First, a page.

1. New Classification List of Public Companies for Foreign Investment Review

On May 8, the Japanese authorities published a list of publicly-listed companies that are subject to prior examination for direct investments by foreign investors under the newly amended Foreign Exchange and Foreign Trade Act (the “FEFTA”).  The subject companies are classified into three categories: (A) companies engaging in 12 sensitive industries (“core sectors” including electricity, gas, cyber security and telecommunications) from a national security perspective, (B) companies engaging in less sensitive sectors among certain designated industries, and, (C) companies engaging in non-designated sectors that are only subject to post-investment reporting requirements. When any foreign investor acquires more than 1% of the total shares of any company in category (A), prior notification to, and subsequent review by, the government authorities is required. However, this procedure may be waived for some passive investments under certain conditions, such as cases where the investor is a foreign financial institution that makes a certain non-control commitment, or in cases where ordinary investors or accredited sovereign wealth funds (and public pension funds) are investing in less than 10% of the total shares with a stricter non-control commitment. Such exemptions are not available for non-Japanese SOEs in any case.

The list was published in response to the recent amendment of the FEFTA, effective in May. As a result of this amendment, the thresholds for acquiring shares of listed companies engaging in core sectors to be subject to prior governmental examination were drastically lowered from 10% to 1% of all shares. Due to the complexity and difficulty of determining whether the investee engages in business in core sectors, there is substantial need for such a list to ensure the predictability of foreign investors’ actions (however, the list is not a part of any law or regulation, and thus reliance on it will not be formally protected).

2. Too Long a List?

Surprisingly enough, 518 public listed Japanese companies, or 13.6% (or about 40% on a corporate value basis) of all listed companies, are classified in category (A) – companies conducting business in core sectors. In the process of compiling the list, the authorities conducted a survey of all listed companies on whether they are engaged in core sectors. Some critics, however, say that “anti-activist’ sentiment may permeate such process.  At first glance, some oddities may be found among those 518 companies. For example, a public listed company that mainly operates resort hotels and golf courses is classified into this most sensitive category (A), which has some overseas media outlets questioning why a resort hotel company is classified into the same category as a large industrial manufacturer of military products. However, the “business purpose” (range of business) section of the company’s commercial registration includes not only the management of hotels and golf courses but also 28 businesses in total including information processing services, data communication systems-related business, and natural power generation, which is likely the reason for the classification.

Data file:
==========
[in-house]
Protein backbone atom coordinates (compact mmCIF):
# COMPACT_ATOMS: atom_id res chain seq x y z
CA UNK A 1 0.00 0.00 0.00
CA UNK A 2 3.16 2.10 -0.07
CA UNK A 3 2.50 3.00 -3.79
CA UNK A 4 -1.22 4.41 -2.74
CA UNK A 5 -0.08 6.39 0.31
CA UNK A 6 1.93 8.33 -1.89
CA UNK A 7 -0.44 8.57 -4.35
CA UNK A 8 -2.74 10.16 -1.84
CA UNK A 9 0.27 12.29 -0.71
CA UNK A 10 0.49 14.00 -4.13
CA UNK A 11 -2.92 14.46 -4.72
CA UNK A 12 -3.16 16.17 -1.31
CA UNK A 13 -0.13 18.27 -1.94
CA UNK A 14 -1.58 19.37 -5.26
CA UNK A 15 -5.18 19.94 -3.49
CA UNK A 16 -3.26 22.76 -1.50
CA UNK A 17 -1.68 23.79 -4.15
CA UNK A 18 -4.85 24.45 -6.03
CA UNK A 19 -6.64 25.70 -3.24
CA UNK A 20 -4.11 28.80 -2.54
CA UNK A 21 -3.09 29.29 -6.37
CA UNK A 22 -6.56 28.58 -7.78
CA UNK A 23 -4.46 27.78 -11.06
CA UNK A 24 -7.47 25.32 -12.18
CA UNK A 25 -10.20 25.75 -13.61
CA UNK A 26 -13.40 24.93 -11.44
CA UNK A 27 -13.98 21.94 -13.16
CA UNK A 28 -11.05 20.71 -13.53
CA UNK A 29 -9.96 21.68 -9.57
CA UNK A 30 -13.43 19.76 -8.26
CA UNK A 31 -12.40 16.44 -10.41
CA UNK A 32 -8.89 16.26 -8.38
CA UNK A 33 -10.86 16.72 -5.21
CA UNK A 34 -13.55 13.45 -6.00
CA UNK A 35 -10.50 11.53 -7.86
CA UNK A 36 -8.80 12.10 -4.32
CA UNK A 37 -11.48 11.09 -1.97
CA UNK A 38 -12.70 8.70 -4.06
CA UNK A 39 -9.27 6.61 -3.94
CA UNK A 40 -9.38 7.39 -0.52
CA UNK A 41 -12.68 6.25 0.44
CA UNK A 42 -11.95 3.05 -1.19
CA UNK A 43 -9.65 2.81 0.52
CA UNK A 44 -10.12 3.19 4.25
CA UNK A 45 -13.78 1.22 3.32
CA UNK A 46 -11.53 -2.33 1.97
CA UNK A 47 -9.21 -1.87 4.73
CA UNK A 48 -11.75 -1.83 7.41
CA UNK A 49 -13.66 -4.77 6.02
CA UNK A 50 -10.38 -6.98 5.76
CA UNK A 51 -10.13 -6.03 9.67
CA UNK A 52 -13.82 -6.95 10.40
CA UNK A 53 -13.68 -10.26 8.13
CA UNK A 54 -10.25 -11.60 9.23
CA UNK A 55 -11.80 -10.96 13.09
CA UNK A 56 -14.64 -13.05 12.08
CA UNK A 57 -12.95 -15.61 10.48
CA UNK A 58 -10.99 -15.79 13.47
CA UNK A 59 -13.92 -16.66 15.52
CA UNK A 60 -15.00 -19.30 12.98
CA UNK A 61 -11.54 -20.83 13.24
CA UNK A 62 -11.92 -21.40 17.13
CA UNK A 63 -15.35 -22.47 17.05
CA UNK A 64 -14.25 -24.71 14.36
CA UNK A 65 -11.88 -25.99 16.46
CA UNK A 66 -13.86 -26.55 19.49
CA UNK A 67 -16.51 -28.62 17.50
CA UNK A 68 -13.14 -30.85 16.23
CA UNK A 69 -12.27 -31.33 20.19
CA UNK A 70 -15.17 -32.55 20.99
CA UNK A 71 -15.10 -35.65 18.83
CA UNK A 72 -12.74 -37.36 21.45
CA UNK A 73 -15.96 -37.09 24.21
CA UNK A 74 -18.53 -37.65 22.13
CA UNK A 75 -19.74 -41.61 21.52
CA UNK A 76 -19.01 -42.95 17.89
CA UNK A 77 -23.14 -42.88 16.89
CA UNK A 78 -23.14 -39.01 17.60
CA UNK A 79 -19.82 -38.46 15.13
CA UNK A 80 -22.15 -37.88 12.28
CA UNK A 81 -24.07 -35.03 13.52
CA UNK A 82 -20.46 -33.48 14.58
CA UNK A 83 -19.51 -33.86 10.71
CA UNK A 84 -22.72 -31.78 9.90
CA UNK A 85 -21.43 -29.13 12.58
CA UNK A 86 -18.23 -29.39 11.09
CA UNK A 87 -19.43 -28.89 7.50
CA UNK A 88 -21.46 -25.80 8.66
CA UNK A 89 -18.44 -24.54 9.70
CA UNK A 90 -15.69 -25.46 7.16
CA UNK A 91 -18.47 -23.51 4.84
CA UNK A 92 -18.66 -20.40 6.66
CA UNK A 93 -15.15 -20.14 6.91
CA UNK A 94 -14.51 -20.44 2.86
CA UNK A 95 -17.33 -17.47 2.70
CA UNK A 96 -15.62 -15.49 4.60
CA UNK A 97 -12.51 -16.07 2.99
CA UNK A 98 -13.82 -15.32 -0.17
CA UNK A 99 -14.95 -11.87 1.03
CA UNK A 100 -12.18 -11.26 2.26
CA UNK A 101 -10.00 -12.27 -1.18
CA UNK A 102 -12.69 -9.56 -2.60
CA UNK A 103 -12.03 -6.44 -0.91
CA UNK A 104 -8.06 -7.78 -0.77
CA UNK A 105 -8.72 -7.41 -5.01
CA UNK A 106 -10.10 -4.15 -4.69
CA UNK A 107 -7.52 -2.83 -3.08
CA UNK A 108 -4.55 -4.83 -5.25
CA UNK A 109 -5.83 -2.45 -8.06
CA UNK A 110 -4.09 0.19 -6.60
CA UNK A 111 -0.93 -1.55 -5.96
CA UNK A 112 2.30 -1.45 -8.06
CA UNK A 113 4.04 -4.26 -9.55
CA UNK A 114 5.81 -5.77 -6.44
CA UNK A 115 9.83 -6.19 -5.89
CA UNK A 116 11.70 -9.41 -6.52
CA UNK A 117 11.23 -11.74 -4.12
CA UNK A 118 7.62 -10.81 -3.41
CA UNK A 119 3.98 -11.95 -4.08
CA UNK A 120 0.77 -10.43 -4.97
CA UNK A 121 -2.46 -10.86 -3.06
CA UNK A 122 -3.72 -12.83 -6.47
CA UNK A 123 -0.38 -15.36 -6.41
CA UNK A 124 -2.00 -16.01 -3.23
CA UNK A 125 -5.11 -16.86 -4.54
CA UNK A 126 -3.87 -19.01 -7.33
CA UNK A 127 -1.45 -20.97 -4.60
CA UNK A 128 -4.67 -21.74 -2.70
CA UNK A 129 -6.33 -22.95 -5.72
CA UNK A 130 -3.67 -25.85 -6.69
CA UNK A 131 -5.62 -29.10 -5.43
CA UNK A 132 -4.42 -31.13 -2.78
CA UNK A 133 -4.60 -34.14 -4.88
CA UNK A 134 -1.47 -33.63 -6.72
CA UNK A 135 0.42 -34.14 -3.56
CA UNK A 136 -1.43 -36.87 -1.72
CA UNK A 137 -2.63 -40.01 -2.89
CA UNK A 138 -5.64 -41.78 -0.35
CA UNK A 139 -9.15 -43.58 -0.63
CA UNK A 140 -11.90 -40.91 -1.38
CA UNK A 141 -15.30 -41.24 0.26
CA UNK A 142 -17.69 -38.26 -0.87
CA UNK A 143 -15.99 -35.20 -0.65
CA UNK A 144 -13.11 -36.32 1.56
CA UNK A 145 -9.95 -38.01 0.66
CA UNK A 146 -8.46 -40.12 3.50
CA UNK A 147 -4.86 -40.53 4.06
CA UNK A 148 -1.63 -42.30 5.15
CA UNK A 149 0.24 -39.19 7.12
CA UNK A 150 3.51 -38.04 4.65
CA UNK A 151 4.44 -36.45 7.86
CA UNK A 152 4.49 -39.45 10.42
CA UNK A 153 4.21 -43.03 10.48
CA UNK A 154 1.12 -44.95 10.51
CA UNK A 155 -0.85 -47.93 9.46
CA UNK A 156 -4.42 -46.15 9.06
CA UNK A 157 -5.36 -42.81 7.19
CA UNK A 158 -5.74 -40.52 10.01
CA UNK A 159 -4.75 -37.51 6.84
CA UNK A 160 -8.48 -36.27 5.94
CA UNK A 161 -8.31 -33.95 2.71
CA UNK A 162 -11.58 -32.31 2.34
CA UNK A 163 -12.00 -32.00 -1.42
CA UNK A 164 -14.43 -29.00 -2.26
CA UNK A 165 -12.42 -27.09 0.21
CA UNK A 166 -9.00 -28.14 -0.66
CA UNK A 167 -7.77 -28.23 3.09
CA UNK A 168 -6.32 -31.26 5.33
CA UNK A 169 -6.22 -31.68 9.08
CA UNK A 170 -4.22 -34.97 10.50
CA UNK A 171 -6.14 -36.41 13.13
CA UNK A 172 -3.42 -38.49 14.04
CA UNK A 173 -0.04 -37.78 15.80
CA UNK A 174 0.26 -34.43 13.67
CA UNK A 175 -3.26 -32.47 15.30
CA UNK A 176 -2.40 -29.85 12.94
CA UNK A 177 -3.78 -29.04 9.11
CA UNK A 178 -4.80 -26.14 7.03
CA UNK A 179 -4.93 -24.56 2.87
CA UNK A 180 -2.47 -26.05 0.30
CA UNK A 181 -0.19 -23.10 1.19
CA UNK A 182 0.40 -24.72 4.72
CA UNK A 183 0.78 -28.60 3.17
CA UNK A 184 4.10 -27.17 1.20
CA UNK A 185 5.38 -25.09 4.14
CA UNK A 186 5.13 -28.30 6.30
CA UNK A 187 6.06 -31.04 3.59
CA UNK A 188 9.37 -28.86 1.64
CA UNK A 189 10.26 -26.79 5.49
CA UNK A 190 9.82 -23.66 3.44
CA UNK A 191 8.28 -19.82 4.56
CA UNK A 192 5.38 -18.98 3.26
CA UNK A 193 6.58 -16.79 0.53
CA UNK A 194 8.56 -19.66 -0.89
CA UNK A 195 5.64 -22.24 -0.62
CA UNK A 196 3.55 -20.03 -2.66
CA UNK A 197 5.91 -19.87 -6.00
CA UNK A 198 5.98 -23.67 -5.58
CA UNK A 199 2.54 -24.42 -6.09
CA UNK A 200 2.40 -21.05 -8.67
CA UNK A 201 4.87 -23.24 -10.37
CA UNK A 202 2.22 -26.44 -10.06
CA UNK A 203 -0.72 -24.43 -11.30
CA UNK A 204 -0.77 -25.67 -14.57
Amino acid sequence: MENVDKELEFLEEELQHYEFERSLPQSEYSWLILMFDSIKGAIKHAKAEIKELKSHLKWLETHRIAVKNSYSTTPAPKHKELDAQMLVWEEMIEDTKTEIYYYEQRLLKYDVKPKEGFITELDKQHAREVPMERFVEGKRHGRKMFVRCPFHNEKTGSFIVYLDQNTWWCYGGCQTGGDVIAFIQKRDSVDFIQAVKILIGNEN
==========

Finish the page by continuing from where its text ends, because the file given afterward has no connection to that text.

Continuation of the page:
3. Third Axis — Public Interest Capitalism

From a different perspective, however, the length of the list may not necessarily be a negative. To explain, traditionally, the management of Japanese companies has tended to emphasize long-term employment, maintenance of stable relationships with business partners, and return of interests to society. In recent years, however, under the influence of the shareholder-oriented capitalism of the United States, shareholders’ short-term interests, such as stock prices and short-term ROE, have become more important, and have taken on the form of “good medicine” to remedy the common weaknesses of Japanese companies in terms of their transparency, mobility, and ability to respond to change. Contrastingly, however, such influence might also have negative effect of destroying Japan’s traditional “good old” corporate culture.

George Hara, a successful Japanese investor based in the United States has warned about this issue since the early 2000s. He advocated a “Public Interest Capitalism” that emphasizes long-term and sustainable growth, and fair returns to employees, business partners and social communities.  This view has found support among some major Japanese listed companies and start-up ventures. Mr. Hara preaches the value of long-term and sustainable growth, and raises an alert over management styles that are inclined toward the short-term interests of shareholders. Public Interest Capitalism anticipated the ESG movement, which has only relatively recently begun to be emphasized worldwide.  http://www.allianceforum.org/en/capitalism/

Of course, Public Interest Capitalism is not directly related to national security, which is the major reason for the recent tightening of foreign investment in Japan. However, the two concepts may share commonalities as they serve to check or control “excessive capitalism.” From this perspective, the all-too-long list with many oddities at first glance may serve its purpose after all.

The revitalization of global investment is the lifeline of the world economy, and therefore appropriate cross-border transactions should be strongly promoted in the future. At the same time, however, the need to control that lifeline has to be increased in several ways. Japan cannot return to “protectionism” as it used to be. However, the “New Normal” will likely be drastically different from the simple and open “activist-friendly” capitalist economy that we had enjoyed up until very recently. The key to Japan’s future survival will be to find the right balance among investment promotion, national security, and the public interest, and how best to do that.


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